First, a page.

University of Mississippi Department of Theatre and Film brings family-friendly street performance to community
The University of Mississippi Department of Theatre and Film is joining a global movement to draw attention to climate change through theater.
On Friday, October 1, 2021, the department will present “Dreaming Green,” a short, family-friendly street theater-style event featuring large puppets, during the Yoknapatawpha Arts Council‘s Goodnight Market from 5 to 8 pm in the Old Armory Pavilion.
The production is part of the 2021 Climate Change Theatre Action event, in which more than 60 organizations across the globe showcase works of climate-inspired theater.
Director Lauren Bone Noble, assistant professor of movement for the actor, was compelled by the idea of participating in a global theater activism event – but originally conceived of the program as a staged reading.
“Climate Change Theatre Action has curated 50 short plays, and participants can pick as many or few of those as they want,” Bone Noble said. “I thought, ‘I’ll pick 15 or so and do a one-hour reading that will be low-tech but high-impact.'”
The reading was planned to take place at the Powerhouse Community Arts Center, but when Wayne Andrews, director of the Yoknapatawpha Arts Council, presented the notion of performing during the Goodnight Market, Bone Noble began to reconceive the event.
“I thought with people milling around, we don’t really need to do a reading,” Bone Noble said. “So that was the evolution from doing a reading to doing something that’s much more of an action and emerging organically out of the market itself.”
Two plays – “When,” by Wren Brian, and “The Penguin,” by Nicolas Billon, both Canadian playwrights – will be performed together three times over the course of the market between 5 and 8 p.m. “The Penguin,” which Bone Noble described as “a funny little fairy tale allegory,” has been sandwiched between sections of the poem-like “When” to create a single piece.
Alex Stoll, a sophomore from Stringer who is in the bachelor’s of acting for stage and screen program, will perform the role of the Actor – essentially, the narrator – in “The Penguin.” Stoll said he enjoyed this production for the way it uses humor to deliver an important message.
“It’s serious – especially at the beginning and in the end, where it’s supposed to be almost magical – but it’s funny,” Stoll said, adding that he had to take breaks during rehearsing with a friend who plays the Penguin because he couldn’t stop cracking up.
Besides portraying the Actor, Stoll, who attended the Mississippi School for the Arts and is among 11 students involved in the production, will be one of three performers responsible for maneuvering a large, three-piece whale puppet in the dance-like poetic portions of the performance.
“All the interactive street theater I’ve ever done has had some visual element to it, something that says, ‘Look at me! Look at us! We’re doing something!’ and draws attention,” said Bone Noble, who conceived of the whale puppet, which, in keeping with the event’s theme, has been made primarily from recycled materials. Students Ava Greer and Kayla Jacobs assisted with its construction.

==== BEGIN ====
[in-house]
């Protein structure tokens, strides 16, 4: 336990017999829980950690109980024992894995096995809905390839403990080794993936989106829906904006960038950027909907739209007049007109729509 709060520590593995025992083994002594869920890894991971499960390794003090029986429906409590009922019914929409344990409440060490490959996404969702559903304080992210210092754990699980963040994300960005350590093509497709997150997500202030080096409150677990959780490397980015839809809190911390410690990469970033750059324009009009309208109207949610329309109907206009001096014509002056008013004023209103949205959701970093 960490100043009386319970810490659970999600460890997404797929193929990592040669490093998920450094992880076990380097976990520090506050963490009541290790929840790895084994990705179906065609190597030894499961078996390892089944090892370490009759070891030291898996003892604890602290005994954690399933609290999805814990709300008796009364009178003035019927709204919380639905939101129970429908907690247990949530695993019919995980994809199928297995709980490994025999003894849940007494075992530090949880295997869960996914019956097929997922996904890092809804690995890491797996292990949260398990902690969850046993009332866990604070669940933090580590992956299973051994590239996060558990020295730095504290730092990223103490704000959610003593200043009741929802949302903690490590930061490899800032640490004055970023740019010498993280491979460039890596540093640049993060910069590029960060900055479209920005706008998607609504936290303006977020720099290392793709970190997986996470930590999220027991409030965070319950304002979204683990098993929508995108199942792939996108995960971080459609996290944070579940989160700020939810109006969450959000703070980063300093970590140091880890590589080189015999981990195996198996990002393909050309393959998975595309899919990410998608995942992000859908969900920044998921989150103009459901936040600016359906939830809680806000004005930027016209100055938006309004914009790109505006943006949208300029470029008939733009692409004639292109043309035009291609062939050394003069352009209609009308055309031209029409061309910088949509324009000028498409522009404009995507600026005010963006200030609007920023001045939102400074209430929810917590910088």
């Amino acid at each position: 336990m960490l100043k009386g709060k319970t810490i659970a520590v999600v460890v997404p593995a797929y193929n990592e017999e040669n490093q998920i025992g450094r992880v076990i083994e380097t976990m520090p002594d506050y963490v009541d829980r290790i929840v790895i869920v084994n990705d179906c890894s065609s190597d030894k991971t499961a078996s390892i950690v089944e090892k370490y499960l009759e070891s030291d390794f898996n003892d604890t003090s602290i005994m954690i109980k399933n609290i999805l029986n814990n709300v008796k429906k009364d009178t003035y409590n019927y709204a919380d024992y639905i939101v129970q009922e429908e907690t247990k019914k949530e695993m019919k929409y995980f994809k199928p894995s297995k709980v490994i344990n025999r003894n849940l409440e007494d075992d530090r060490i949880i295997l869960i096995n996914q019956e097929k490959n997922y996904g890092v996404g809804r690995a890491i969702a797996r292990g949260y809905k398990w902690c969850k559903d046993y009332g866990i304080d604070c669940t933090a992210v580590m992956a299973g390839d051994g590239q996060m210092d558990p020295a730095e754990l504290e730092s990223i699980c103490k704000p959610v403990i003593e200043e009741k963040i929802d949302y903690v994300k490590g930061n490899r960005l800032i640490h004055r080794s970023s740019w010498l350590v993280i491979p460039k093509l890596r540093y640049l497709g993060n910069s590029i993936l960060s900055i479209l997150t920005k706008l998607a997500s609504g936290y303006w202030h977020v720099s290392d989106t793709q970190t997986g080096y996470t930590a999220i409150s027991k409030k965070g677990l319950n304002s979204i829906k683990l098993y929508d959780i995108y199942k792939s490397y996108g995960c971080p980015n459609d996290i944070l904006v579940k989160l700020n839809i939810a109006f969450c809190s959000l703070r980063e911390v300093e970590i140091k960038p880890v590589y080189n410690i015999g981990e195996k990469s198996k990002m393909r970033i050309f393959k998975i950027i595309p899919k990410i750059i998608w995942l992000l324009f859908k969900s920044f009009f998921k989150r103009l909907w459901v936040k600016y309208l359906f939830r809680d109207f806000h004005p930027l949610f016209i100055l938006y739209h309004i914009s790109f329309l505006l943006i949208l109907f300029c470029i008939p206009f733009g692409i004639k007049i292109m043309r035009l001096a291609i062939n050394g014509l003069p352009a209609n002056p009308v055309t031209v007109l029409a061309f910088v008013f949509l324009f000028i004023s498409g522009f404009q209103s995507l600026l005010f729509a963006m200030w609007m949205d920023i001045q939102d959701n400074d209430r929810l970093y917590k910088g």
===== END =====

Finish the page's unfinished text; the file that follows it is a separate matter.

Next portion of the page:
Bone Noble said the whale and ocean theme were inspired in part by one of the plays being about a penguin, but that also she thinks of the ocean as “an indicator of our climate’s wellness or disease, and that caring for it, tending to it and listening to it seem to be good things to do.”
Everything came into focus when Andrews suggested centering 2021’s final Goodnight Market – an outdoor gathering featuring food, entertainment and vendors that takes place in the Old Armory Pavilion every first Friday from May through October – around the environment, with “Dreaming Green” as entertainment.
“Our vision of the Goodnight Market is that it would be a community experience mixing art, food and experiences,” Andrews said.
“Through this partnership with the University of Mississippi Department of Theatre and Film, we hope to offer a community experience at which there is learning, entertainment and community-building.”
Local environmental organizations such as Delta Wind Birds, Recycle Mississippi, and the Sierra Club, as well as university departments and groups, have been offered free booth space to share information and resources with market attendees, along with the regular vendors usually found at the market.
Performing “Dreaming Green” in the midst of an outdoor market will provide important experiences for Ole Miss students, Bone Noble said.
“On an academic level, I think learning how to do interactive theater is a really great experience,” she said. “There’s no proscenium, no walls, no lighting, no sound. There are people standing around; maybe they’re talking.
“It’s very Shakespearean in some ways … so we want to have that experience of interactive theater in a found space, which I think is great for young actors.
“And then on a more global scale, the importance of using art to bring attention to marginalized people, to injustice, to social situations – whatever issues of import – and to know that you have power; I think it’s important for young actors to … really feel in their bones that the work they do can matter.”
Stoll said that he has never done this type of interactive theater among a crowd that may be present for things in addition to the performance, and though he is a bit nervous, he’s positive overall.
“I’m excited,” he said. “I think it’ll go well. I think we will do beautifully.”
By Katherine Stewart